WEST WARWICK — With just a month and a half to go before the beginning of the school year, the West Warwick School Committee this week unanimously approved a Memorandum of Agreement aimed at ensuring a safe environment when buildings finally reopen.
“We’re really proud to put this MOA forward,” Superintendent Karen Tarasevich said of the agreement, adopted as an amendment to the West Warwick Teachers’ Alliance contract. “As far as we know, we’re the first district in the state to come to an agreement with labor and management regarding these specific issues relative to COVID-19 and the reopening of schools.”
The health and safety of students and staff is a top priority for the district as it prepares to reopen, Tarasevich said. And the MOA approved during Wednesday’s school committee meeting will go a long way in supporting that.
The agreement outlines things like use of personal protective equipment, as well as how to handle coronavirus-related leaves of absence.
Under the agreement, any teachers’ union member who contracts COVID-19 or who is forced to quarantine because of the virus will lose neither pay nor accrued sick leave.
“It’s a step in the direction of helping people do the right thing,” Tarasevich said, noting that the agreement reserves the district’s right to request a second medical opinion.
“When we’re sick we’ve been told, and the science and data supports, that we should stay home,” she continued. “In good conscience, I can’t recommend to penalize people for doing the right thing.”
Teachers who test positive for the virus won’t be allowed back into school buildings without proof that they’ve since tested negative. Teachers may also be required to submit test results if someone in the district with whom they’ve been in contact has contracted COVID-19.
The agreement also states that teachers may be required to undergo non-invasive symptom screening and body temperature monitoring, and the district will mandate the use of proper personal protective equipment, including face masks.
“There are a million details to reopening school, and every single one is important,” Tarasevich added, thanking Sean Doyle, president of the West Warwick Teachers’ Alliance, for working with administrators on the agreement.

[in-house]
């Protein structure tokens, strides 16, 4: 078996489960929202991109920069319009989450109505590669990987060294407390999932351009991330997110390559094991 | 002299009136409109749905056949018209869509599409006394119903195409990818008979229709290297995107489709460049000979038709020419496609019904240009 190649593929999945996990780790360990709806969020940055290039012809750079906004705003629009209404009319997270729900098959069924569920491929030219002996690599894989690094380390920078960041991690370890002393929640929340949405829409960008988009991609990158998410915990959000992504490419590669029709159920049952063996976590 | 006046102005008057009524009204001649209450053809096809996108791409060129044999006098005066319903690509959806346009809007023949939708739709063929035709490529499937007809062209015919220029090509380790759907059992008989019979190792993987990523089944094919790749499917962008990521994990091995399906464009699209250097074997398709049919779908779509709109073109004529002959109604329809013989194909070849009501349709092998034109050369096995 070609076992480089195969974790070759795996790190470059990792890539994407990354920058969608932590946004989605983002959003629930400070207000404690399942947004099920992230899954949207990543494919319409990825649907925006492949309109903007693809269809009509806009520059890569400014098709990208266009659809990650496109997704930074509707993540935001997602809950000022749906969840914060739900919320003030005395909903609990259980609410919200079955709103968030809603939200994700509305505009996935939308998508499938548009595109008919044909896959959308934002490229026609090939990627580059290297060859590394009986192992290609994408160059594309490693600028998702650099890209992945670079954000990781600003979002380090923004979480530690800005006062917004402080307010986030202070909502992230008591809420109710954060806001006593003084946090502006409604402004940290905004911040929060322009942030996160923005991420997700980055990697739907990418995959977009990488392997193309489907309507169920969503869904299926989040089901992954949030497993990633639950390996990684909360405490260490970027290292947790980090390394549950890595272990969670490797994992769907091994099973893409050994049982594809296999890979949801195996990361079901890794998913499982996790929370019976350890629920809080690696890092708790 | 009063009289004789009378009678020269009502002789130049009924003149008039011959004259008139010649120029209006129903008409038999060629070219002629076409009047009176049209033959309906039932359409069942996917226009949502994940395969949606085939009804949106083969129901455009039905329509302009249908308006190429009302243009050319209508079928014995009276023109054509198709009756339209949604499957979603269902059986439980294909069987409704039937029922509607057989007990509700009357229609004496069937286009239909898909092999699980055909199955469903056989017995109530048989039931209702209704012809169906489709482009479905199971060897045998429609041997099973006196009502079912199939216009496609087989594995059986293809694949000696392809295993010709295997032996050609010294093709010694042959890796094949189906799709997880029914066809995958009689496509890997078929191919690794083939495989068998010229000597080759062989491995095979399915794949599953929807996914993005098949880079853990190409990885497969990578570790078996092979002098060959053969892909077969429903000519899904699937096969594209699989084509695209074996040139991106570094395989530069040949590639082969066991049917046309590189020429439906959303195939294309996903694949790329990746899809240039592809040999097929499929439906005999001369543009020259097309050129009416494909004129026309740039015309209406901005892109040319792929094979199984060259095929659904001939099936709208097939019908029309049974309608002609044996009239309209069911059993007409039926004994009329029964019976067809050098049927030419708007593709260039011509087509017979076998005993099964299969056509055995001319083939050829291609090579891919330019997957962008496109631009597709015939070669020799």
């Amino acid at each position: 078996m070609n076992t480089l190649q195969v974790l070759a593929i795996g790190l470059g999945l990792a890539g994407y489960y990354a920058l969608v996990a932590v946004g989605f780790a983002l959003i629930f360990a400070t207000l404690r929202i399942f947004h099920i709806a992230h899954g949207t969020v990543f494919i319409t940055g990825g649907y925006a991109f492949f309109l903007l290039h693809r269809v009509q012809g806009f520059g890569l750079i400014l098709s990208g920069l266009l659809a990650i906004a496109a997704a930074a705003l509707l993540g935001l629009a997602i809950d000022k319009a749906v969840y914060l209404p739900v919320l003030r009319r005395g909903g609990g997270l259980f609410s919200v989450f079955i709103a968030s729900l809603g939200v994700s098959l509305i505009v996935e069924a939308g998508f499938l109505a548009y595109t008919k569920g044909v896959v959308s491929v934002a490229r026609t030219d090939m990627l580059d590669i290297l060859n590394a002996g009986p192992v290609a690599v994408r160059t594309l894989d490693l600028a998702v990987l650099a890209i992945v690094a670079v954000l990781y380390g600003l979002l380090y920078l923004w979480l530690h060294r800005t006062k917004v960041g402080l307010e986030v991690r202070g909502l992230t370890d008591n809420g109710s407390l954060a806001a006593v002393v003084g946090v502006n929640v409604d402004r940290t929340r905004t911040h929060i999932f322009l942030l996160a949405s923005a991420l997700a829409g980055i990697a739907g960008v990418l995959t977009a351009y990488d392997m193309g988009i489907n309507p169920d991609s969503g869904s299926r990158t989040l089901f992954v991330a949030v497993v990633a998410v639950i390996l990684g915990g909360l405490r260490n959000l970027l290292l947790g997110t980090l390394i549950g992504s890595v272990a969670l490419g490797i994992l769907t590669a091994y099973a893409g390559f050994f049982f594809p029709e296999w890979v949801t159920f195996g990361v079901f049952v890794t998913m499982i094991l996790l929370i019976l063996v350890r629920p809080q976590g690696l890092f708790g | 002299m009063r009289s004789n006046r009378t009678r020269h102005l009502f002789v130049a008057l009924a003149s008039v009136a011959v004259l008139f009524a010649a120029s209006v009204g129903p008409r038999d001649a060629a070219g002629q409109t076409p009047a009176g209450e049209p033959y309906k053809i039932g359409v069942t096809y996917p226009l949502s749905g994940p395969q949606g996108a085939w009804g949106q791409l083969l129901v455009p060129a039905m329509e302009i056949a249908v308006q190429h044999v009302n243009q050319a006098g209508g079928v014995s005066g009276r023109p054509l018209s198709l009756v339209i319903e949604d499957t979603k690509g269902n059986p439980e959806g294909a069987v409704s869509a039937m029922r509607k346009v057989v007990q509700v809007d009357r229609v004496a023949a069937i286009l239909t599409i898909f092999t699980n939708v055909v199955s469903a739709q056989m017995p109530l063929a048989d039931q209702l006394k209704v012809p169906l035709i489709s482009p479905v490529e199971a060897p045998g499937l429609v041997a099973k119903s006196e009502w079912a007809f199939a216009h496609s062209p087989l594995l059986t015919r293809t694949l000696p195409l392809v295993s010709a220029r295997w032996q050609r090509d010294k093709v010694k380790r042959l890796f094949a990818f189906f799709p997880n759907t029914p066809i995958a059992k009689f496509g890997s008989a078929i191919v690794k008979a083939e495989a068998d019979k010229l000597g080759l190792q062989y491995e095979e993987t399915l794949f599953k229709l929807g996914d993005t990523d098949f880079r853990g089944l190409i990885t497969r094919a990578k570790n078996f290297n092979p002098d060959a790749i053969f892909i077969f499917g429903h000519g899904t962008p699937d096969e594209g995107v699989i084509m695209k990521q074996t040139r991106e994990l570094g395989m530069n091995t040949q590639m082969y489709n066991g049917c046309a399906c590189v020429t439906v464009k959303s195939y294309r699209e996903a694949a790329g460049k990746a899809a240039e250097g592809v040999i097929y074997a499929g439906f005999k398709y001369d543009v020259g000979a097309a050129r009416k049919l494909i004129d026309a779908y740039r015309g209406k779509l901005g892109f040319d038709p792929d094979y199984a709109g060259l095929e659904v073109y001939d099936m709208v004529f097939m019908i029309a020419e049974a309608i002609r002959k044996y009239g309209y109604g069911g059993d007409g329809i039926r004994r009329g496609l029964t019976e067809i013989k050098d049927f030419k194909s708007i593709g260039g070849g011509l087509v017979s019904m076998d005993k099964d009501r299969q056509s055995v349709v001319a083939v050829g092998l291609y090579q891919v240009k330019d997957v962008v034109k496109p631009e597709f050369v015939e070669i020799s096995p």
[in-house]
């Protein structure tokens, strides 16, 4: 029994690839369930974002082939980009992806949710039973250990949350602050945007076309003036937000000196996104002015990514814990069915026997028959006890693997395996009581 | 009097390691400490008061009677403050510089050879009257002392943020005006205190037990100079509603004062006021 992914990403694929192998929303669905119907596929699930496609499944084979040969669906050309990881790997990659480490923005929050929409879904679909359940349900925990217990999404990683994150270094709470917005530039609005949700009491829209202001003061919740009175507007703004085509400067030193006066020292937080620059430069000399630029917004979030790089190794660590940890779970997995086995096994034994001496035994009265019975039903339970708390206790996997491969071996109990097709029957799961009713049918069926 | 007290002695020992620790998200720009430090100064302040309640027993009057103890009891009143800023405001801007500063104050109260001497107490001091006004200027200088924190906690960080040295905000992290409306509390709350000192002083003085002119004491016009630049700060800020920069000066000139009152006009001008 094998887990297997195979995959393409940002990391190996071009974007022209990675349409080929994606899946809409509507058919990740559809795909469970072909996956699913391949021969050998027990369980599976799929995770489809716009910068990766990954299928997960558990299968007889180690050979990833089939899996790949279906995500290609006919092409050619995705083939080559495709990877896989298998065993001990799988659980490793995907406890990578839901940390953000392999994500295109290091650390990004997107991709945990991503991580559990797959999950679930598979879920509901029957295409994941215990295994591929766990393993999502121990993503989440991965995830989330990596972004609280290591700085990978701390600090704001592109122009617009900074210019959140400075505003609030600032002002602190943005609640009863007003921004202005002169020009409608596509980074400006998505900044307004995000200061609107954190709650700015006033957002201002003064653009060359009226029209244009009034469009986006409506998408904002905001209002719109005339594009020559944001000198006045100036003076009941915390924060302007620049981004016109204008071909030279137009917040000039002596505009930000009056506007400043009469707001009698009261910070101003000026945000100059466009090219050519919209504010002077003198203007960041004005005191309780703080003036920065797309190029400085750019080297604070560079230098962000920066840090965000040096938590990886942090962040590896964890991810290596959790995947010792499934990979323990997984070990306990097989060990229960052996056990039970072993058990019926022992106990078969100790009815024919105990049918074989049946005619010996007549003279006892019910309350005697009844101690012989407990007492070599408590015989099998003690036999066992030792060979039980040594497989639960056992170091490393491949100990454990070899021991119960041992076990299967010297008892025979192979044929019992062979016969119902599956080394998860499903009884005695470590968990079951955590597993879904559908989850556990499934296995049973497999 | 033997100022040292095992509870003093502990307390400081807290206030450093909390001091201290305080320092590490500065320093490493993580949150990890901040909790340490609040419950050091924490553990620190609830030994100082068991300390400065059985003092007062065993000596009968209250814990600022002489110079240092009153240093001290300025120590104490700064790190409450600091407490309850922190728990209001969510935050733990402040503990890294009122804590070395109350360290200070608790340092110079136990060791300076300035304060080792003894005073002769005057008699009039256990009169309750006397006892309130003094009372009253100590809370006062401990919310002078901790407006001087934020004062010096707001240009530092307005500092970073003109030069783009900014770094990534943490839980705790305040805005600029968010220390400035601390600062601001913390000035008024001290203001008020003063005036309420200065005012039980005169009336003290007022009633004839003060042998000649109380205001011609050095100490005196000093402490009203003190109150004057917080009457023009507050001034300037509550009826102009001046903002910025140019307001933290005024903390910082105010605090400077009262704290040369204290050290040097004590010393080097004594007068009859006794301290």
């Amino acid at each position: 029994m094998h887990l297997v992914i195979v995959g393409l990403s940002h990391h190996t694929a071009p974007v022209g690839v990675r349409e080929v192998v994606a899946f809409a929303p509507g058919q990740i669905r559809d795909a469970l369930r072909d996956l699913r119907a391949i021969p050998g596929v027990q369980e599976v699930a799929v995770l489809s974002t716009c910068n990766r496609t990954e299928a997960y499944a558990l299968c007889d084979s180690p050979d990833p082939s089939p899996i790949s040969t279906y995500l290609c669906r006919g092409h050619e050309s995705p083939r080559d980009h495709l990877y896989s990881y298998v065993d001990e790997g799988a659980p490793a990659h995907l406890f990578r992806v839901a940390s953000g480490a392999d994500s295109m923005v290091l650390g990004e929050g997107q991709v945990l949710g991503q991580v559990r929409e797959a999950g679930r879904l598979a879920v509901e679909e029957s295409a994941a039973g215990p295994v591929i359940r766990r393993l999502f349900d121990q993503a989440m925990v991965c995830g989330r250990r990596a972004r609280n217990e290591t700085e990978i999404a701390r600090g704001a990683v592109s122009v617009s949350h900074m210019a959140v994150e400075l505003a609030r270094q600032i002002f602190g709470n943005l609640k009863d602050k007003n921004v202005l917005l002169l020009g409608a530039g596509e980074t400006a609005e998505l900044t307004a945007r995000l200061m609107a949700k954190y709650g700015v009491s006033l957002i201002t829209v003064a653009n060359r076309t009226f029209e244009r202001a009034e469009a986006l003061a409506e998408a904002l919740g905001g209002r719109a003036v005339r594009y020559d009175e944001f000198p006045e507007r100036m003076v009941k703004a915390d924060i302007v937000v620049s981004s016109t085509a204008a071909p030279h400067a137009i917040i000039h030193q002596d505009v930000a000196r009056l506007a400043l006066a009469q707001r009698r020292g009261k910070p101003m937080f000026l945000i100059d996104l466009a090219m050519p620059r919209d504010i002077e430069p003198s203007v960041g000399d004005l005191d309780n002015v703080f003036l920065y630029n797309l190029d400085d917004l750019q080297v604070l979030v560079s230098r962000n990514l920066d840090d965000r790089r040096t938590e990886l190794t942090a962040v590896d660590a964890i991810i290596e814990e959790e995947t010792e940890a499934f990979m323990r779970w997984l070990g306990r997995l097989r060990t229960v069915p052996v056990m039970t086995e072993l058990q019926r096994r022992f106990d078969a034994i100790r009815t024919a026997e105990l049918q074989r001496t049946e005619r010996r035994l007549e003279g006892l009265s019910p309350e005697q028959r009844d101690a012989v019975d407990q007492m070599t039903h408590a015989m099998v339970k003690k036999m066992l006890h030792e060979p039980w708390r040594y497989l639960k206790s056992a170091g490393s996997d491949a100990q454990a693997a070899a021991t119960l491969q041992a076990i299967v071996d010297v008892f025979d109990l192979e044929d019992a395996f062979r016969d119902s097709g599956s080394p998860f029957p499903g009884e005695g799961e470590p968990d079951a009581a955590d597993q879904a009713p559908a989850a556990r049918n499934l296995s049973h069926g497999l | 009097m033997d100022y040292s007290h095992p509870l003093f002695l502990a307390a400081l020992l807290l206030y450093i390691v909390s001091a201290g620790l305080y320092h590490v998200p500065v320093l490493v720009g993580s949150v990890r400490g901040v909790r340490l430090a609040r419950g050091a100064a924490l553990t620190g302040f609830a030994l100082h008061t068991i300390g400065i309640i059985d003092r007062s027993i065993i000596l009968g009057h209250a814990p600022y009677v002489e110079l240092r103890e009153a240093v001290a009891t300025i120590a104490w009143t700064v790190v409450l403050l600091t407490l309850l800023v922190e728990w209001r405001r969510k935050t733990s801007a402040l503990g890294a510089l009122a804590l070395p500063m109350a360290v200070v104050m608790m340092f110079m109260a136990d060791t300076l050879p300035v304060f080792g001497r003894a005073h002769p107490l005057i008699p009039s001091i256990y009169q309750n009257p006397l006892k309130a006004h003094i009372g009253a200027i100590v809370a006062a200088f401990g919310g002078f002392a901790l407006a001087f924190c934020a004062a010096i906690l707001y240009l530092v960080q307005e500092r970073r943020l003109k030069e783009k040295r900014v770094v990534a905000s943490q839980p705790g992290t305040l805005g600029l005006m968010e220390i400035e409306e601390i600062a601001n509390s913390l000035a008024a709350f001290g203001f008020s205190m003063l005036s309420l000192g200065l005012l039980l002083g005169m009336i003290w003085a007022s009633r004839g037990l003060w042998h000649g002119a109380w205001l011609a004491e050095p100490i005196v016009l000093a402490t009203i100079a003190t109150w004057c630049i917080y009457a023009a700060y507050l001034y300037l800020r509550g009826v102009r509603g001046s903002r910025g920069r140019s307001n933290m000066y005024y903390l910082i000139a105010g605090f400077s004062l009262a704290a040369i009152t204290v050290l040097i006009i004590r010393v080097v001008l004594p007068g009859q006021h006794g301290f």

Luis Colon, vice chair of the school committee, said he’s “over the moon” about the agreement. He said the district should be “truly proud of” the MOA and the forethought that went into creating it.
“To be the first district in the state, potentially in the country, that has something like this — this is an MOA that has people clambering for the template,” he said. “When we’ve already got this agreement, and everyone else has not even thought about it, much less come to the table, to me that just continues to speak volumes about what the district is doing.”
Colon lauded the teachers' union for its cooperation, as well as Tarasevich and other district administrators for consistently being “ahead of the curve.”
“The future is uncertain,” Tarasevich added, “and it’s these types of agreements, this type of collaboration, that’s going to get us through a lot of the procedures and policies that we need to work out to protect everybody.”
In other business, the school committee on Wednesday unanimously approved amendments to the West Warwick Teachers’ Union contract that will save the district enough money to hire back each teacher laid off as a result of the COVID-19 crisis.
Before the pandemic hit, the district had projected an overall expenditure increase of around $2.8 million, of which $1.9 million was expected to be covered by additional state aid. Forced to face the possibility that it won’t be getting that funding boost from the state, after all, the school committee last month laid off six members of the teachers' union.
Currently in year three, the five-year teachers’ union contract had included a 1.5 percent salary increase for this year. But by conceding 1.1 percent of that anticipated increase, the district will save enough to bring back to their original positions those teachers recently laid off.
“As you all well know, several weeks ago we had to layoff several teachers because of our uncertain financial situation,” Tarasevich said. “The working capital from that concession of salary for this current year gives us the ability to hire all of those laid off teachers back.
Tarasevich said she’s “beyond words of gratitude.”
“In a year when they didn’t even need to do anything, they did,” she said of the teachers.
School committee members took turns Wednesday thanking the teachers and Doyle for being willing to amend their contract.
“We are very, very fortunate in this town, in that we have teachers that really care about what they can do for the kids that we have in our schools,” member Joseph DiMartino said. “It’s a phenomenal thing that they’ve done. It’s unheard of.”
Member Susan St. Amand echoed that.
“This is just unprecedented,” she said. “Even as I’m talking about it now, I just have this sense of warmth and gratitude for living in such a community and being part of such a special group.”
Encouraged by both agreements approved Wednesday, Colon promised he’d work in the future on improving the salaries of West Warwick’s teachers, who are some of the lowest paid teachers in Rhode Island.
“I’m committing myself to be willing to work with [Tarasevich and Doyle] and whoever else we have to work with to see what we can do… to try to help the teachers get up to where they should be,” Colon said. “We want to work with you and try to do what we can to treat you guys right and to respect your profession.”